Friday, March 15, 2019

check out Jeff's pop quiz

See here for Jeff's pop quiz. I took a stab at it but failed. Revoke my nerd card.


John Mac said...

Why do you think you failed? I didn't really have a clue, but your answers resonated with me. Especially the part about how God is perceived creates the good/evil paradox.

John from Daejeon said...

I thought pop quizzes pertained to something previously studied. And it's not exactly a traditional nerd subject, but I'm stumped. Especially, as the god in (this) question (?) is too broad a god (really, no name) for me to narrow down in the universe of such figments of our ancestors' imagination, but I do believe I'd be partial to the female of the persuasion (Tiamat, Anat, or Hel's hel) if I believed in such morbid tales that scare the weak minded into handing over their money and countless amounts of time to the greatest pyramid scam artists/cult leaders in history. I still can't believe I have relatives who religiously gave to the likes of Jimmy Swaggart, Jim Bakker, Benny Hinn, and worst of all, the catholic and endless myriad of baptist churches. They'd have been better off giving their money to that other Benny...Hill. At least we could have laughed about it.

Dang, now that I'm thinking of Tiamat, I have a hankering for some "Dungeons & Dragons." Maybe, that's too nerdy.

Kevin Kim said...

John Mac,

I think I failed because I didn't give a clear answer to the poem-genre question, which I'm not sure I fully understood. It only belatedly occurred to me to actually look up the term "poetic genres," which did result in a trove of information: see here. Based on that list, I'd say the two best candidates for MacLeish's poem are psalm and lament, and since it's possible to have a psalm of lament, that's probably the genre I'd go for. However, the term "psalm of lament" refers to an actual style of psalm, and that genre usually ends with some kind of plea or beseeching directed toward God, whereas the man in MacLeish's poem seems more intent on critiquing the nature of God than on asking God for help.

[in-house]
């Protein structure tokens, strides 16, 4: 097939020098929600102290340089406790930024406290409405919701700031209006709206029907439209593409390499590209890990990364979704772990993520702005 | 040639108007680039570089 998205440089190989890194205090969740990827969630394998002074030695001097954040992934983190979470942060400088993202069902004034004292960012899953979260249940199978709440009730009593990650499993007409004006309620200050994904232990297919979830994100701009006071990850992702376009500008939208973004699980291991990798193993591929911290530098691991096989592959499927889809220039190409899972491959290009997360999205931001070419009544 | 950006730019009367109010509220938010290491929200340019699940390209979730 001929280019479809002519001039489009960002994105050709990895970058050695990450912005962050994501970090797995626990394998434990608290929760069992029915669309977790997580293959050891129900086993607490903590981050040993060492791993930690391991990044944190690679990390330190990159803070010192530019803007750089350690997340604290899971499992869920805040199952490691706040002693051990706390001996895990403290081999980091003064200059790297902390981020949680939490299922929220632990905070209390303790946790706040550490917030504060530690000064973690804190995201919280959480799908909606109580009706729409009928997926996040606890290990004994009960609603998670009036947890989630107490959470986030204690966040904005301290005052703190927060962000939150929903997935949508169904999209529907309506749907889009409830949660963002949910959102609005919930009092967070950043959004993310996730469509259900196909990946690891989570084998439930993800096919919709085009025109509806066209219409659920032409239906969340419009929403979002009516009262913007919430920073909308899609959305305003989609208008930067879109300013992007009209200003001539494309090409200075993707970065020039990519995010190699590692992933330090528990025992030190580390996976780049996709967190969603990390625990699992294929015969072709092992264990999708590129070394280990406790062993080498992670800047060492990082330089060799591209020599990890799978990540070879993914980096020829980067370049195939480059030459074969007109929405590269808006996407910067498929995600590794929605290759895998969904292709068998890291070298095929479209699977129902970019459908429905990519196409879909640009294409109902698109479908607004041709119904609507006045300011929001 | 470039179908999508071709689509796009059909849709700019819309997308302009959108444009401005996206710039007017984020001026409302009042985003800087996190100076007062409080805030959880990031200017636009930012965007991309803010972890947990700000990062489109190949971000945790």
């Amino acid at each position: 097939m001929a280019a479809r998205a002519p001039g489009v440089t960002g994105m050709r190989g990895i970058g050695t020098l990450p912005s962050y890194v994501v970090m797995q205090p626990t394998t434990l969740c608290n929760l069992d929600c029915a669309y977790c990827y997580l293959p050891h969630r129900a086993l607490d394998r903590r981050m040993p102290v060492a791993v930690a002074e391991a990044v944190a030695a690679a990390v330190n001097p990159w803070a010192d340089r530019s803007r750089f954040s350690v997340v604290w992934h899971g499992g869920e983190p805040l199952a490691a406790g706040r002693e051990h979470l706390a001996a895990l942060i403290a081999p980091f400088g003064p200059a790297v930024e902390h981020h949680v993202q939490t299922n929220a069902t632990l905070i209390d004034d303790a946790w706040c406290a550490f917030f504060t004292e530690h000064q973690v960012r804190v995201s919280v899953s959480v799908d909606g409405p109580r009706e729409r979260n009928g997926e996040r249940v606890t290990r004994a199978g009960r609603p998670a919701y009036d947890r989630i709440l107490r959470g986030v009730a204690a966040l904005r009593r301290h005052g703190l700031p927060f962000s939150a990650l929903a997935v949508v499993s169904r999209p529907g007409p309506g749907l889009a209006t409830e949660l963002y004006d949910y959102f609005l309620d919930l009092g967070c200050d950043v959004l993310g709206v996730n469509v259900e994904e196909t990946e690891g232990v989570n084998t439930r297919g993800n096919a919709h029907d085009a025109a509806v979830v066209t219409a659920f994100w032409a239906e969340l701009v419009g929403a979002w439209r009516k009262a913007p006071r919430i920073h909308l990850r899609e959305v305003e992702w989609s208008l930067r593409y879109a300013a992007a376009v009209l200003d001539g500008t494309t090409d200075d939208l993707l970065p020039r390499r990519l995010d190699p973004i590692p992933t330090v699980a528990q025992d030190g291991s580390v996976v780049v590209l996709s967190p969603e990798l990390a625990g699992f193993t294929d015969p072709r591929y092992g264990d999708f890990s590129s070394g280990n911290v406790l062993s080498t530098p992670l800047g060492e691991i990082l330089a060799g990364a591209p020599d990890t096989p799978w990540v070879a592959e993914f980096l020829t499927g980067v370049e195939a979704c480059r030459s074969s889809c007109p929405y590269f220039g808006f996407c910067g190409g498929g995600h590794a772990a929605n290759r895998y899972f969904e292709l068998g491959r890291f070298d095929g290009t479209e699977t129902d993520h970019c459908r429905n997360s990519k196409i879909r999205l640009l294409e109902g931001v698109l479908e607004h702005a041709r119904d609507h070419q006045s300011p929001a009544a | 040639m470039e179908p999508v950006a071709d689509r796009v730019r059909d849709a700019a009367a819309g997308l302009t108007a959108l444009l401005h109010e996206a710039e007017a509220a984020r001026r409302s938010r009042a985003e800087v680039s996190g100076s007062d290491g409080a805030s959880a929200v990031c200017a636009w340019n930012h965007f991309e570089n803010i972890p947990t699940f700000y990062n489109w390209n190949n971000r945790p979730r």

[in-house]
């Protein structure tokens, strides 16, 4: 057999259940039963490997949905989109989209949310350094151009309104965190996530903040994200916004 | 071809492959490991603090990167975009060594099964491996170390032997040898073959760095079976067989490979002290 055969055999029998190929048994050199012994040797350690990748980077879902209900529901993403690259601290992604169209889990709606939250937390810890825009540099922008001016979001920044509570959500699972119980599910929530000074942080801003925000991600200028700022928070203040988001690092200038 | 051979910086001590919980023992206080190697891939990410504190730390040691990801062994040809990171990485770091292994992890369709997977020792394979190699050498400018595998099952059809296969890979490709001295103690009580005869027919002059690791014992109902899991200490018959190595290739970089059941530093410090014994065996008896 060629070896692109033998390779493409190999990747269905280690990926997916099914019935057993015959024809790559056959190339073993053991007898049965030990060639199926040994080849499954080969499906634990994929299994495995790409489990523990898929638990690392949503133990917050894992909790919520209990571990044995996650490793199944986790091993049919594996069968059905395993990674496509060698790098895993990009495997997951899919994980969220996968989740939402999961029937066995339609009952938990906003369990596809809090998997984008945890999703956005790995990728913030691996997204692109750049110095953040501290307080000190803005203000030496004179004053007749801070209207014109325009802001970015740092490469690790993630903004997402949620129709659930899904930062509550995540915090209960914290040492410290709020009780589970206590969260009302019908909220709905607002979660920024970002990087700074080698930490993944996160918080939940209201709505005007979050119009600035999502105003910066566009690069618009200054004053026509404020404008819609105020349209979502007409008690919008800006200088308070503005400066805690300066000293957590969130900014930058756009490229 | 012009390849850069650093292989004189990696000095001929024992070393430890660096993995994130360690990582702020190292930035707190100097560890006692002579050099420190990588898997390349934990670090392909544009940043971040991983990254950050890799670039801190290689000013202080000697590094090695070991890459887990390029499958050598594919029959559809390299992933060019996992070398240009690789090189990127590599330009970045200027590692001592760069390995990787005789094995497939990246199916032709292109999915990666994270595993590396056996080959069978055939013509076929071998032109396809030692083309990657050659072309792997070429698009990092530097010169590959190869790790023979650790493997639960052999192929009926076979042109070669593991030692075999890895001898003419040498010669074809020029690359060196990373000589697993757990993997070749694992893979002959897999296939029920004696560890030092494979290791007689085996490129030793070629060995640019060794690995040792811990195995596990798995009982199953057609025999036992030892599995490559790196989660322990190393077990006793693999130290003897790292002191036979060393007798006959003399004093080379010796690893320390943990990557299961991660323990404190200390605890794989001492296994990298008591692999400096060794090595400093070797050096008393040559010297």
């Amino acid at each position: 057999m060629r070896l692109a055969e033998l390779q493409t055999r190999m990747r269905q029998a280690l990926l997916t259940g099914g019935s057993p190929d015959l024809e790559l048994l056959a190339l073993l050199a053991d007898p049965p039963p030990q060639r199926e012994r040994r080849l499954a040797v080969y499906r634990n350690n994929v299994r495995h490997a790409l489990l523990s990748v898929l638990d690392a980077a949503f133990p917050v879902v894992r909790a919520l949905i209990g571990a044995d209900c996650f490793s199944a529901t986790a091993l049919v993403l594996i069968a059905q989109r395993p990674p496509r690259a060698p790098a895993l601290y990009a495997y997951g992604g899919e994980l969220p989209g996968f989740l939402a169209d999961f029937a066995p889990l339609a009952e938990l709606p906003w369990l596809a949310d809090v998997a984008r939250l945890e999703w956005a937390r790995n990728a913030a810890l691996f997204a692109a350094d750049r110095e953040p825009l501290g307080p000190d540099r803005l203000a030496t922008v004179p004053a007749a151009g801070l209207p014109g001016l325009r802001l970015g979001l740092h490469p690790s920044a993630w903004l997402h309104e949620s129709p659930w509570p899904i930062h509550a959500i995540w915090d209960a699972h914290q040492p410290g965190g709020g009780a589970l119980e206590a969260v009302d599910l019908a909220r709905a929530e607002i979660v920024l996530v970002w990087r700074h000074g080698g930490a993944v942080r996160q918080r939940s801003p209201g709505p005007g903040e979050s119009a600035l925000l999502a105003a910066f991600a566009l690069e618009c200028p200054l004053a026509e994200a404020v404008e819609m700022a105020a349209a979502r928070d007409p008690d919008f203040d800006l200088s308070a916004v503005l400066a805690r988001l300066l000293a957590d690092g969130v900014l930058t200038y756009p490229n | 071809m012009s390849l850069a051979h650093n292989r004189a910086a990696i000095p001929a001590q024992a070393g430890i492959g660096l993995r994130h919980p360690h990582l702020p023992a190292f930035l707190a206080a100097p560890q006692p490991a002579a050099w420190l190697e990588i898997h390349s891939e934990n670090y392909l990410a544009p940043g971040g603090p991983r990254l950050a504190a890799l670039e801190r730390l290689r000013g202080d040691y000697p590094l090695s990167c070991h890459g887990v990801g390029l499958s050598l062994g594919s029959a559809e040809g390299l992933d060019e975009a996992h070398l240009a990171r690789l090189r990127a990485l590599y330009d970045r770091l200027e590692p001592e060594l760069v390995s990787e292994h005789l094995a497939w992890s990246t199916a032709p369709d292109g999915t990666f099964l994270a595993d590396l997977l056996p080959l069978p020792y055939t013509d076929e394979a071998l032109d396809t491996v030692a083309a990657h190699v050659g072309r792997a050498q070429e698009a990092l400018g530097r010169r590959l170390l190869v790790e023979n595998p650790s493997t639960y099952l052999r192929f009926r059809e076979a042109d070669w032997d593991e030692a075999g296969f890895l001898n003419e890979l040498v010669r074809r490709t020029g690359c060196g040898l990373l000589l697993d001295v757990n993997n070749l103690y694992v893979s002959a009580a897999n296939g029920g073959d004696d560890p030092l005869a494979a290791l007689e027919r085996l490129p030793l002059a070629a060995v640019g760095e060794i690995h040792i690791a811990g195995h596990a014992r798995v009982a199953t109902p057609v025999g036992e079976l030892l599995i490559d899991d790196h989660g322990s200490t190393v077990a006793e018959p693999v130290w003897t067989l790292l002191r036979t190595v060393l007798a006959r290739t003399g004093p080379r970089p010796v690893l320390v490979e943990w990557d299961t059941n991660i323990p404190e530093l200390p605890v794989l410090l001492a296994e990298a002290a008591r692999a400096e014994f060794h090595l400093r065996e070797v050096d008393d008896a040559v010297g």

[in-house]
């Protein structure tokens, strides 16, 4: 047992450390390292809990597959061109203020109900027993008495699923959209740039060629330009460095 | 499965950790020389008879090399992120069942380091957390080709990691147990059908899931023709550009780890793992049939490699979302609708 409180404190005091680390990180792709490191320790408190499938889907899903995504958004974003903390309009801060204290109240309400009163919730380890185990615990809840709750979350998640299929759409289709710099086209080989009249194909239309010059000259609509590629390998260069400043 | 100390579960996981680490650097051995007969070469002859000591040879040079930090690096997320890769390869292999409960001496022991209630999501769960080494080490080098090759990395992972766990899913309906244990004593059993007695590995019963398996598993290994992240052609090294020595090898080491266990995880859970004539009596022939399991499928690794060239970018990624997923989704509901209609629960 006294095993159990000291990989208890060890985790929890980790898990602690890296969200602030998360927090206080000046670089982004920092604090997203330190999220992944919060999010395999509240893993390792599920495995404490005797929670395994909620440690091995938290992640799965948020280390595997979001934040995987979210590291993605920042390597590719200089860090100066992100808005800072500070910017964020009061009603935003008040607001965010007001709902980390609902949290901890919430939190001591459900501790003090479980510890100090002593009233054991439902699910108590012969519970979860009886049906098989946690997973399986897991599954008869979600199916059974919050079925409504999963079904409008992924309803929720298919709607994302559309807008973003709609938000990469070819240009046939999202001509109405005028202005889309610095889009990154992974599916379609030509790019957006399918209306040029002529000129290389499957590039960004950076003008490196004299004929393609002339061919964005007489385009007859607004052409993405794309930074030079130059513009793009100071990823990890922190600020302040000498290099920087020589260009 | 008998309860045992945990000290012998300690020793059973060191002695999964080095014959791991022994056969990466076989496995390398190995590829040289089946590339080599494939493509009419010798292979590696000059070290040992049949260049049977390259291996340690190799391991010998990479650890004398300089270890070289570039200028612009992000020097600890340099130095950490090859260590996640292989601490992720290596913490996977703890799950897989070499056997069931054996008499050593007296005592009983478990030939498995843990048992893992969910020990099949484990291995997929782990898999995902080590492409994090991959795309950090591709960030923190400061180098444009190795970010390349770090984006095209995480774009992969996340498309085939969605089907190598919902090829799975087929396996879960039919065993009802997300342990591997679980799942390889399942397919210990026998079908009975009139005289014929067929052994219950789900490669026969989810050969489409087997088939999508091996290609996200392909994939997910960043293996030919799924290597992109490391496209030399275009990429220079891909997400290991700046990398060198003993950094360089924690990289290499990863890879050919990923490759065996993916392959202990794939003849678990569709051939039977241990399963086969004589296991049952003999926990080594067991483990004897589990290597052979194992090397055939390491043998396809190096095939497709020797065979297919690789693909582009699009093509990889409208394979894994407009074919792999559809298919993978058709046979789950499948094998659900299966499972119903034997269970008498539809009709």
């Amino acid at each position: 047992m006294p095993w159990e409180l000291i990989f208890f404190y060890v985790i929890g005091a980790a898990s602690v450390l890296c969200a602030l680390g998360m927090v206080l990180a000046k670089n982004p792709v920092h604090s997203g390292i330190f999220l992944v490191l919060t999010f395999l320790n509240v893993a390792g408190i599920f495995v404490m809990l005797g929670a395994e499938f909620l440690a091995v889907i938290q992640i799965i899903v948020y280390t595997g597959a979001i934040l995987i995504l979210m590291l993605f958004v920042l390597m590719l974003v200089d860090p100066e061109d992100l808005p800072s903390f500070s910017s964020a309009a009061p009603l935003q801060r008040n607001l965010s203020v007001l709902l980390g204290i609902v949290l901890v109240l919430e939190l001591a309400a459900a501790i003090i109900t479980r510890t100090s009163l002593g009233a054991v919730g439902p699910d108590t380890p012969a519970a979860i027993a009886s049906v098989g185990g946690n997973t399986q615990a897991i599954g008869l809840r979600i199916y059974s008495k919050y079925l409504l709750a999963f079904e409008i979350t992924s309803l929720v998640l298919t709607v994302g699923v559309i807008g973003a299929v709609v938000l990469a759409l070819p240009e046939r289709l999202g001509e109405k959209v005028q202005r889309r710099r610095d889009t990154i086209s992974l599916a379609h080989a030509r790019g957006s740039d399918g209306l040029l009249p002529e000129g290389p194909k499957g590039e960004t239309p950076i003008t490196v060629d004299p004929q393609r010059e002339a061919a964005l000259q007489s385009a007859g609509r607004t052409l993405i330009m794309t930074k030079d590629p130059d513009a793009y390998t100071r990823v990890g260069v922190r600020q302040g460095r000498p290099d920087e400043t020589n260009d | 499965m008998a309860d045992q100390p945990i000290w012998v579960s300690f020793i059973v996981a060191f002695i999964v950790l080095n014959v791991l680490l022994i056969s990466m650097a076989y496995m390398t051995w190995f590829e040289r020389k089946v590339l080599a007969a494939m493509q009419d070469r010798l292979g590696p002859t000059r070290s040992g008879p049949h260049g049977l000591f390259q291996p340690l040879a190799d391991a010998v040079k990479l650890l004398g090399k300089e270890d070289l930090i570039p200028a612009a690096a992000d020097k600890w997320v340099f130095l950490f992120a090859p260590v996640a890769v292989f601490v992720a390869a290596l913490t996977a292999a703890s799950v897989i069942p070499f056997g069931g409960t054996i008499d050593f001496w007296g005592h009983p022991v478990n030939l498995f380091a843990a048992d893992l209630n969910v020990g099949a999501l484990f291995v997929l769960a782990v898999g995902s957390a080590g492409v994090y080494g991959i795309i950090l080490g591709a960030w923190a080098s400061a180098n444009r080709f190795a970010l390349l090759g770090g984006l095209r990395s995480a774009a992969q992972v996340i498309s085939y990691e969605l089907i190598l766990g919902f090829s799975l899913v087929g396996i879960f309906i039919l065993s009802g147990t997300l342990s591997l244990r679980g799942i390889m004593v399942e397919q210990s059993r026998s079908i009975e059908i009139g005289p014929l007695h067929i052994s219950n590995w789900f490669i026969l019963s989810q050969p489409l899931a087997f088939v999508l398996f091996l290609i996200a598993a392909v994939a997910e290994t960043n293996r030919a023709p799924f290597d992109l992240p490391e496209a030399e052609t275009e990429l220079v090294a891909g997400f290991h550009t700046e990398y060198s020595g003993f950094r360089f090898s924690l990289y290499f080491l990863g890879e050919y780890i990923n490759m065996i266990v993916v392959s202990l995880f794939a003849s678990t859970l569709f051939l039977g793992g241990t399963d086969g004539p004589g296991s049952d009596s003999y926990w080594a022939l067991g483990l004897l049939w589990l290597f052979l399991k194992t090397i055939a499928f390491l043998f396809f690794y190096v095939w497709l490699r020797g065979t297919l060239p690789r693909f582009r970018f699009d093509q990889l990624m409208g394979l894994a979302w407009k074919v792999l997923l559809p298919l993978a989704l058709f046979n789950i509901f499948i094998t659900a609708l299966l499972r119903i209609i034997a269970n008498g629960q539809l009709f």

I'm also not sure I got the flaw-in-the-logic question right. What I did, in my answer, was attack a premise by noting a possible mis-definition. I could also have talked about the argument's enthymeme, to wit: God-ness precludes goodness, but I sort-of attacked the enthymeme by questioning the implied definition of God.

So all in all, I think I could have done a better job, but it was almost 6:00 in the morning, and I hadn't gone to sleep yet, so I did my research (if it can be called that) rather hastily.

Daejeon John,

I think it's safe to assume that Jeff was at least partly joking when he used the term "pop quiz"; I wouldn't advise taking him literally. Things might be different, though, for his actual students at Ewha.

Your hatred of religion, which you've expressed numerous times before on this blog, is duly noted. My own opinion is that religion, especially the organized kind, brings a lot of badness in its train, but we can't cherry-pick the evidence and pretend it hasn't also motivated people to transcend themselves and do a great deal of good. I also think that, if we were ever able to eliminate religion altogether, people would continue to act venally, spitefully, duplicitously, and maliciously, because the root of evil inside religion goes beyond religion itself. Uprooting religion won't solve the basic human problem: other institutions, other goals and endeavors, will arise and fill the religion-shaped hole in the human spirit. We see this happening already among people who take politics to be their religion—the sort of people who will end friendships because of a disconnect in political worldviews. Kind of sad, really, and often just as superstitious, illogical, dogmatic, and misguided.